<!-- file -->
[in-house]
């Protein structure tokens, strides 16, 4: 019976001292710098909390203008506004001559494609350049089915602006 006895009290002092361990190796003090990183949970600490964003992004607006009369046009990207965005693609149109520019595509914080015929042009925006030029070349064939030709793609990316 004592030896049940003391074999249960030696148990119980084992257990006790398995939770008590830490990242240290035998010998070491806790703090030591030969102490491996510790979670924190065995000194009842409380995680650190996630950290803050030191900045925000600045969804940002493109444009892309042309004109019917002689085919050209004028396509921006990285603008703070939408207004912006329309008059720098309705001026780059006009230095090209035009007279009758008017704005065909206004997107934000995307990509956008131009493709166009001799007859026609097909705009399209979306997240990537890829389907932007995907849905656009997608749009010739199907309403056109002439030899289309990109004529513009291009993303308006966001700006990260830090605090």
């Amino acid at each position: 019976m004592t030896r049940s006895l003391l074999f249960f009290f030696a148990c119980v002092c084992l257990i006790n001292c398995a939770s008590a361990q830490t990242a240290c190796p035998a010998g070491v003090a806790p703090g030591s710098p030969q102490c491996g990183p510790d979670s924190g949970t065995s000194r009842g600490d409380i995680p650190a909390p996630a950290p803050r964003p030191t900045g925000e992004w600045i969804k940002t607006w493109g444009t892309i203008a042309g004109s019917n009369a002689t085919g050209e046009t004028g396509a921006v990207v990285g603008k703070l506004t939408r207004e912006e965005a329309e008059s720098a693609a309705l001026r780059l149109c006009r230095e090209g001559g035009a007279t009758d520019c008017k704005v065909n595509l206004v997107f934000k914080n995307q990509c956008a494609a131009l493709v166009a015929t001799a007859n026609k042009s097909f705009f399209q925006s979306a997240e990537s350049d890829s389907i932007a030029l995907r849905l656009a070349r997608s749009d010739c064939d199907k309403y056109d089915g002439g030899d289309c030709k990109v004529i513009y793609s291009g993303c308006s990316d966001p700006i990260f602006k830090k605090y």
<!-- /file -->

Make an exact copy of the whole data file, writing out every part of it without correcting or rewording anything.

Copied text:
[in-house]
């Protein structure tokens, strides 16, 4: 019976001292710098909390203008506004001559494609350049089915602006 006895009290002092361990190796003090990183949970600490964003992004607006009369046009990207965005693609149109520019595509914080015929042009925006030029070349064939030709793609990316 004592030896049940003391074999249960030696148990119980084992257990006790398995939770008590830490990242240290035998010998070491806790703090030591030969102490491996510790979670924190065995000194009842409380995680650190996630950290803050030191900045925000600045969804940002493109444009892309042309004109019917002689085919050209004028396509921006990285603008703070939408207004912006329309008059720098309705001026780059006009230095090209035009007279009758008017704005065909206004997107934000995307990509956008131009493709166009001799007859026609097909705009399209979306997240990537890829389907932007995907849905656009997608749009010739199907309403056109002439030899289309990109004529513009291009993303308006966001700006990260830090605090």
């Amino acid at each position: 019976m004592t030896r049940s006895l003391l074999f249960f009290f030696a148990c119980v002092c084992l257990i006790n001292c398995a939770s008590a361990q830490t990242a240290c190796p035998a010998g070491v003090a806790p703090g030591s710098p030969q102490c491996g990183p510790d979670s924190g949970t065995s000194r009842g600490d409380i995680p650190a909390p996630a950290p803050r964003p030191t900045g925000e992004w600045i969804k940002t607006w493109g444009t892309i203008a042309g004109s019917n009369a002689t085919g050209e046009t004028g396509a921006v990207v990285g603008k703070l506004t939408r207004e912006e965005a329309e008059s720098a693609a309705l001026r780059l149109c006009r230095e090209g001559g035009a007279t009758d520019c008017k704005v065909n595509l206004v997107f934000k914080n995307q990509c956008a494609a131009l493709v166009a015929t001799a007859n026609k042009s097909f705009f399209q925006s979306a997240e990537s350049d890829s389907i932007a030029l995907r849905l656009a070349r997608s749009d010739c064939d199907k309403y056109d089915g002439g030899d289309c030709k990109v004529i513009y793609s291009g993303c308006s990316d966001p700006i990260f602006k830090k605090y």